JSON-LD RDF API describes access methods for transforming and abstract RDF represention into JSON-LD and back..

This document is an experimental work in progress.


How to Read this Document

This document is a detailed specification for Linked Data in JSON. The document is primarily intended for the following audiences:

To understand the basics in this specification you must first be familiar with JSON, which is detailed in [[!RFC4627]]. You must also understand the JSON-LD Syntax [[!JSON-LD]], which is the base syntax used by all of the algorithms in this document, and the JSON-LD API [[!JSON-LD-API]]. To understand the API and how it is intended to operate in a programming environment, it is useful to have working knowledge of the JavaScript programming language [[ECMA-262]] and WebIDL [[!WEBIDL]]. To understand how JSON-LD maps to RDF, it is helpful to be familiar with the basic RDF concepts [[!RDF-CONCEPTS]].

General Terminology

The intent of the Working Group and the Editors of this specification is to eventually align terminology used in this document with the terminology used in the RDF Concepts document to the extent to which it makes sense to do so. In general, if there is an analogue to terminology used in this document in the RDF Concepts document, the preference is to use the terminology in the RDF Concepts document.

The following is an explanation of the general terminology used in this document:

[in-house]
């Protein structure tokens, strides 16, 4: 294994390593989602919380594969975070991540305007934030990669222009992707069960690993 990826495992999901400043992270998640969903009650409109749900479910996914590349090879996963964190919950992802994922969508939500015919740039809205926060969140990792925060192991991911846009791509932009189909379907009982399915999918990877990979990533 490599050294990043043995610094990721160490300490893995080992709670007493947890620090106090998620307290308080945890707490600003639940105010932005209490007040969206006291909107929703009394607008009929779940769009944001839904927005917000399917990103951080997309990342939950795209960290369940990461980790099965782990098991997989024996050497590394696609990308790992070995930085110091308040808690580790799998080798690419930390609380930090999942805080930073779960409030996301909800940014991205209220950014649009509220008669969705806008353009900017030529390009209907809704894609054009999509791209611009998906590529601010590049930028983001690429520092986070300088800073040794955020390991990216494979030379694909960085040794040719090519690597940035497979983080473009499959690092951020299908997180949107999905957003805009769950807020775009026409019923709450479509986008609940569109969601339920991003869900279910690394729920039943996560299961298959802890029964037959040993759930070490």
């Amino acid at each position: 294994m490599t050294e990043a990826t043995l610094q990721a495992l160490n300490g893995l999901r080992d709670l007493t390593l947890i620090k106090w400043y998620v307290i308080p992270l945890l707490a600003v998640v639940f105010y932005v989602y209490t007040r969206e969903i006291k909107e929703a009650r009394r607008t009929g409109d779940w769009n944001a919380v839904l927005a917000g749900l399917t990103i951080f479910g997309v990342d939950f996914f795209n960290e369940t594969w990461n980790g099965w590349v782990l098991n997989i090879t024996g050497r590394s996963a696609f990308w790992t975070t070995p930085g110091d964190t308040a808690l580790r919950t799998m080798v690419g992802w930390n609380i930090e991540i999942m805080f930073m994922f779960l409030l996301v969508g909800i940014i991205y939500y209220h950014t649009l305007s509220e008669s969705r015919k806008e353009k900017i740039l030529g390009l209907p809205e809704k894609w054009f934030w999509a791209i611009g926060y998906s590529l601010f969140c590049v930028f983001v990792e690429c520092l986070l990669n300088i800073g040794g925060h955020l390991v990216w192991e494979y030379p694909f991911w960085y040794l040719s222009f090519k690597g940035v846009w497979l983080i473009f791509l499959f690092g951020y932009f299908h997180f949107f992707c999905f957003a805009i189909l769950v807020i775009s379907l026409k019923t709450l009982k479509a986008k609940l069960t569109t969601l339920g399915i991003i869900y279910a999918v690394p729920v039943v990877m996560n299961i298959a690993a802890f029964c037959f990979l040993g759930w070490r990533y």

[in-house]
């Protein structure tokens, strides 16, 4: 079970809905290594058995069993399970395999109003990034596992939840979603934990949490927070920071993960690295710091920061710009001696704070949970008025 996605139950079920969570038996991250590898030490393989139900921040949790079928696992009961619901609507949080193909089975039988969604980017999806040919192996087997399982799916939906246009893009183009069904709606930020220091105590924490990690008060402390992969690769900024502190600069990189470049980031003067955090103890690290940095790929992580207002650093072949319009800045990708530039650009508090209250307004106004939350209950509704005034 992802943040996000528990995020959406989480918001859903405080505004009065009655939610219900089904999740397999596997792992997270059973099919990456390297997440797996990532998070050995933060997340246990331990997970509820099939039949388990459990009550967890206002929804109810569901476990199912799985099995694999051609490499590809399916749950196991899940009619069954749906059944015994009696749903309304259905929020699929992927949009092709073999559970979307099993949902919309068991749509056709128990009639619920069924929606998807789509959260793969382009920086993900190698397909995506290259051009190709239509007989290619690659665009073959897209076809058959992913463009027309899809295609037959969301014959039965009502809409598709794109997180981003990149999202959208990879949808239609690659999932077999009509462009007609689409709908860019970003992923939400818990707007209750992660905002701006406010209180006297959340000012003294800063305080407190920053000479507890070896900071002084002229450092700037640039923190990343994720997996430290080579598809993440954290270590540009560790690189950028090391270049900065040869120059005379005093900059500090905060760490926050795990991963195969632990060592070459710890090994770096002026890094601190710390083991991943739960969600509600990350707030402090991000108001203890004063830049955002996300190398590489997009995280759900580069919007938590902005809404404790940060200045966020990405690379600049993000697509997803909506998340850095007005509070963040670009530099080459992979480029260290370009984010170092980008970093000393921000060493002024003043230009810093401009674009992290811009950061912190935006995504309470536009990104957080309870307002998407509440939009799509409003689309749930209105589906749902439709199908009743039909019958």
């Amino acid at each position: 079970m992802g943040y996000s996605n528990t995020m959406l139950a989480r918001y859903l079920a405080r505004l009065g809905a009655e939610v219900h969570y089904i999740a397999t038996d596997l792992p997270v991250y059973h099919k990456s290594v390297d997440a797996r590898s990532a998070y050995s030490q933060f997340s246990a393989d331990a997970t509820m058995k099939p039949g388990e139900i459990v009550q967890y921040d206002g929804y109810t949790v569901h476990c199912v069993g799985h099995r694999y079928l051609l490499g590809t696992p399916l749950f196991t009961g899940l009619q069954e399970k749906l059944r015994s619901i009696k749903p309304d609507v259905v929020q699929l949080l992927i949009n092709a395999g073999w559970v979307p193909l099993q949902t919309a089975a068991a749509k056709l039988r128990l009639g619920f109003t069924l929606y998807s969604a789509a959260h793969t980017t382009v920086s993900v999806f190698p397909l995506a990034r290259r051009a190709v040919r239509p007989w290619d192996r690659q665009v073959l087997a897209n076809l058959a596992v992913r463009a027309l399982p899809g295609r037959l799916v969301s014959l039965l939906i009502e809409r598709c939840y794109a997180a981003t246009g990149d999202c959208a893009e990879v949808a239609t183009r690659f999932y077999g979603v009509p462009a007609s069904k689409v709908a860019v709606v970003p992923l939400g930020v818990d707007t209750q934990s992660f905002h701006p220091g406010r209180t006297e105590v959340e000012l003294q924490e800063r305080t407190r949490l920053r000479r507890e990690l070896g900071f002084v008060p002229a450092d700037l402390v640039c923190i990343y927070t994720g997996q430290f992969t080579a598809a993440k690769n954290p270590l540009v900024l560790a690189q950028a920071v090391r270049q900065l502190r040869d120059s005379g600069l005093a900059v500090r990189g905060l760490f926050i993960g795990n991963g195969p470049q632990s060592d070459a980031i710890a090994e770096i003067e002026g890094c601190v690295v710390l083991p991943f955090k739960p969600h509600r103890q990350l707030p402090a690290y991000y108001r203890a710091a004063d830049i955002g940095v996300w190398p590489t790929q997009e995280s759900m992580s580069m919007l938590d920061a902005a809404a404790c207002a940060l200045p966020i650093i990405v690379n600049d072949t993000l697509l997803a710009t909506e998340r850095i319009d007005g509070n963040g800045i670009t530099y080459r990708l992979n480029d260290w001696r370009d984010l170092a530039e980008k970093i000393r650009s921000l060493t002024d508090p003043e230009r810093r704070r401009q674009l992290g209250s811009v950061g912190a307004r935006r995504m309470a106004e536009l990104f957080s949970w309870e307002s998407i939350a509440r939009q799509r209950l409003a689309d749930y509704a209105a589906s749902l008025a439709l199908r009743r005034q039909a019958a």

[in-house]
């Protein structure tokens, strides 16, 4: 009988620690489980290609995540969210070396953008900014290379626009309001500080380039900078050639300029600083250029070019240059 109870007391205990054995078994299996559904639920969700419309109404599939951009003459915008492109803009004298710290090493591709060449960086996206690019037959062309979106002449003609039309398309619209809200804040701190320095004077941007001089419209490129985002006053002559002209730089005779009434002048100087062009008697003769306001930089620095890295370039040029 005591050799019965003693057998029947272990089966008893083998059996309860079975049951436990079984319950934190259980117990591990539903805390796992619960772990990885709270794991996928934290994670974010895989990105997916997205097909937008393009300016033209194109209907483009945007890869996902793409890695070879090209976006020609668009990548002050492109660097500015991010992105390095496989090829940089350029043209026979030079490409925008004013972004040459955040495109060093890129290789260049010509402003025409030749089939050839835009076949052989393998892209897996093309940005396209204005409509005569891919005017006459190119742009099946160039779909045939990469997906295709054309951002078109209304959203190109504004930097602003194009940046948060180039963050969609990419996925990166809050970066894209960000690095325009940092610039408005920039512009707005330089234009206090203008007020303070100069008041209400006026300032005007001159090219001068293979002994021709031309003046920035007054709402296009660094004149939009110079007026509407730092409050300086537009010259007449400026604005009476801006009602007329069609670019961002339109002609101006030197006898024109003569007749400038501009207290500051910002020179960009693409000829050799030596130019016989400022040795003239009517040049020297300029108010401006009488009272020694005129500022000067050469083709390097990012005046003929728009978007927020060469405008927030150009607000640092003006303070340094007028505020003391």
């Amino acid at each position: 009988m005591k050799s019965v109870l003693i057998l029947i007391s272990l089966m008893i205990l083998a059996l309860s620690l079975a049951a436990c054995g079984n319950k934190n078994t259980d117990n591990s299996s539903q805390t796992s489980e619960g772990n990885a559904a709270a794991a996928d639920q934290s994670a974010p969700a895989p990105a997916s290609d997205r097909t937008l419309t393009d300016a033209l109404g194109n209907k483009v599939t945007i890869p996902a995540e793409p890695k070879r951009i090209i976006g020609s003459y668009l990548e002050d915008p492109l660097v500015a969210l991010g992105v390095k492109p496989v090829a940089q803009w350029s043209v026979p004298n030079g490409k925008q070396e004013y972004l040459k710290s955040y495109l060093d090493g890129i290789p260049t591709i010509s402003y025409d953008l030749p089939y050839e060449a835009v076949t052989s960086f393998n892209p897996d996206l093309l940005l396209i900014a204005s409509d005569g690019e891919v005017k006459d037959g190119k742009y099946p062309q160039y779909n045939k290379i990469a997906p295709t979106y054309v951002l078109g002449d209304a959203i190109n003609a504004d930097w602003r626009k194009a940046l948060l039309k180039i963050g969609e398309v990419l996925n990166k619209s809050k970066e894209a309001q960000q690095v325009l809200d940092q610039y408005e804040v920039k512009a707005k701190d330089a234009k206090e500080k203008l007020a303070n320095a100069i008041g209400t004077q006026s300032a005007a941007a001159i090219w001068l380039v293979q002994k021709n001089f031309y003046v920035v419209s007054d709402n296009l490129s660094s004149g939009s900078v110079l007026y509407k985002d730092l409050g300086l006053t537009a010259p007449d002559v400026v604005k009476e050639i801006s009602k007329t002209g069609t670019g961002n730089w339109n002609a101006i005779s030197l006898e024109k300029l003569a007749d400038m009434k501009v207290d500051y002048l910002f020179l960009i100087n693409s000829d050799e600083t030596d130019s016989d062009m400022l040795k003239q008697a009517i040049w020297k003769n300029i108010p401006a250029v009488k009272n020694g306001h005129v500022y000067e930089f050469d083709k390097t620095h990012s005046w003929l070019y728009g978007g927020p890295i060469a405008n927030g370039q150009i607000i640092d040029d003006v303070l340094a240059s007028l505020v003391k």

JSON object
An object structure is represented as a pair of curly brackets surrounding zero or more name-value pairs. A name is a string. A single colon comes after each name, separating the name from the value. A single comma separates a value from a following name. The names within an object SHOULD be unique.
An array is represented as square brackets surrounding zero or more values that are separated by commas.
A string is a sequence of zero or more Unicode (UTF-8) characters, wrapped in double quotes, using backslash escapes (if necessary). A character is represented as a single character string.
A number is similar to that used in most programming languages, except that the octal and hexadecimal formats are not used and that leading zeros are not allowed.
true and false
Values that are used to express one of two possible boolean states.
The use of the null value within JSON-LD is used to ignore or reset values.
A JSON key that is specific to JSON-LD, specified in the JSON-LD Syntax specification [[!JSON-LD]] in the section titled Syntax Tokens and Keywords.
A a set of rules for interpreting a JSON-LD document as specified in The Context of the [[JSON-LD]] specification.
An Internationalized Resource Identifier as described in [[!RFC3987]].
Absolute IRI
An absolute IRI is defined in [[!RFC3987]] containing a scheme along with a path and optional query and fragment segments.
Relative IRI
A relative IRI is an IRI that is relative some other absolute IRI; in the case of JSON-LD this is the base location of the document.
Linked Data
A technique for creating a network of inter-connected data across different documents and Web sites.
JSON-LD graph
An unordered labeled directed graph, where nodes are IRIs or blank nodes, or other values. A JSON-LD graph is a generalized representation of a RDF graph as defined in [[!RDF-CONCEPTS]].
named graph
A JSON-LD graph that is identified by an IRI.
graph name
The IRI identifying a named graph.
default graph
When executing an algorithm, the graph where data should be placed if a named graph is not specified.
A piece of information that is represented in a JSON-LD graph.
node object
A node object represents zero or more properties of a node in the JSON-LD graph serialized by the JSON-LD document. A JSON Object is a node object if it exists outside of the JSON-LD Context and: